Apple Pulls New York Times App From China Store

Apple Pulls New York Times App From China Store


The App Store is a platform for developers to sell their apps and is important for Apple because it is a key feature for customers when they buy one of its devices such as an iPhone or iPad. As a result, the app must be taken down off the China App Store.

Traditionally, Apple retains 30 cents for every dollar that moves through the store, though it recently implemented a new policy that allows developers to keep a greater percentage of revenue.

Between in-app purchases on Madden football, Jurassic World, Deer Hunter and Rollercoaster Tycoon, my household contributed to about $65 of those New Year's day sales.

Meanwhile, China Central Television, a propaganda arm of the Communist Party and the country's largest TV network, launched a new global platform on New Year's Day to try to improve China's image overseas.

Since developers make about 70 per cent of an App's price tag in the App Store - Apple gets the other 30 per cent - a quick calculation would suggest there was more than US$28.6 billion in App Store sales past year and more than US$85.7 billion since it first opened. According to Phil Schiller, the company's senior vice president of worldwide marketing, this was thanks to a combination of in-app purchases, paid downloads and fees for subscriptions.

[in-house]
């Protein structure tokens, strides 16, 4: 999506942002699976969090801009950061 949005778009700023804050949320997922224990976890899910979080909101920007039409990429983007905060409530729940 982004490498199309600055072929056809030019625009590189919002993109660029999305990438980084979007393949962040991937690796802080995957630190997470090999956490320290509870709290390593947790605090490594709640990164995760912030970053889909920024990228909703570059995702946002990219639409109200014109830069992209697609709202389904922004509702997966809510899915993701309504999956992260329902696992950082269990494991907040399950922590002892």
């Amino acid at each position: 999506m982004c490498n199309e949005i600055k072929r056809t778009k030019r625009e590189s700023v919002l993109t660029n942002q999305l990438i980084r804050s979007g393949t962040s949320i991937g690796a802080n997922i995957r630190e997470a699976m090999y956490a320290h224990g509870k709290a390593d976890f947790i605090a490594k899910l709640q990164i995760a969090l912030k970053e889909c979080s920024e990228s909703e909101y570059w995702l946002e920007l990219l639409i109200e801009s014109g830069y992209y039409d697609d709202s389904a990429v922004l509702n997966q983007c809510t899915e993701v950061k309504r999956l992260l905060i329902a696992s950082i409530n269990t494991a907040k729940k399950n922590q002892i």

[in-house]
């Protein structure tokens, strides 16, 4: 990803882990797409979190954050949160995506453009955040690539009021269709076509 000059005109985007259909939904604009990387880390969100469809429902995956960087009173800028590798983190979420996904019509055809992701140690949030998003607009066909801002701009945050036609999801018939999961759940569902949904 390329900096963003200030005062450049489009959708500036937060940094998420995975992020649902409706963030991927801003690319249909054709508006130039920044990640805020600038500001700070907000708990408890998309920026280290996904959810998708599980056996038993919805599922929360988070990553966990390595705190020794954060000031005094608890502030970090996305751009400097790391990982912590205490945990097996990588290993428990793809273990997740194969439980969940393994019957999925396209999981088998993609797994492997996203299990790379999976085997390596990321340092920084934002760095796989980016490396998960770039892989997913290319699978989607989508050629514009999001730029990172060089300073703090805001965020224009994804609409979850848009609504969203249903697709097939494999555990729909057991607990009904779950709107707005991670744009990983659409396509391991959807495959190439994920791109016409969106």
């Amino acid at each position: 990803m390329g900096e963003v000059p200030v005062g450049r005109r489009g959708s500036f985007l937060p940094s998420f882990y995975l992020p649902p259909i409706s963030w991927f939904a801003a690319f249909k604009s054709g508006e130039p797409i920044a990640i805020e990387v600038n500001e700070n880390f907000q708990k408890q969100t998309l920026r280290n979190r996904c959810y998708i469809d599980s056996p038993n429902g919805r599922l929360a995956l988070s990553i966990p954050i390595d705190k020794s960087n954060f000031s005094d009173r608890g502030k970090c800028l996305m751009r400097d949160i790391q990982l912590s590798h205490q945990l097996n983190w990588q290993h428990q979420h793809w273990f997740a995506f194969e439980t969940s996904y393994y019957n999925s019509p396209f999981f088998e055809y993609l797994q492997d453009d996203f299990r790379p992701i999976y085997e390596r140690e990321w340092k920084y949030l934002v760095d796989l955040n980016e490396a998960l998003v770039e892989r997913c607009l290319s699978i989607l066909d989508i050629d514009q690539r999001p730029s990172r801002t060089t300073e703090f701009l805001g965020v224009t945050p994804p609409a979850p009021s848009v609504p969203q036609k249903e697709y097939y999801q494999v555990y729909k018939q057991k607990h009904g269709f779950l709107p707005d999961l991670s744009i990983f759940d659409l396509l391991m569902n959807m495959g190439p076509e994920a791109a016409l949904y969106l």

When the situation changes, she added, Apple will offer the app again for download in China. The App Store in December logged its highest-grossing month in its history, generating some $3 billion in revenue.

The App Store's subscription billings reached $2.7 billion in 2016, up 74 percent from 2015.

But it was Pokemon GO, released earlier in the year, that was the most downloaded app. However, there are other countries where sales have rapidly increased.

Over the holidays, Apple removed the New York Times mobile apps, both the English-language version and the Chinese-language version, from the App Store in China. GreatFire also suggested that Apple's compliance was because of a Times exposé that was in the pipeline on Chinese subsidies to Foxconn, the company that runs the factory in China where Apple's iPhones are built. No comments have been made about this removal.

  • Terrell Bush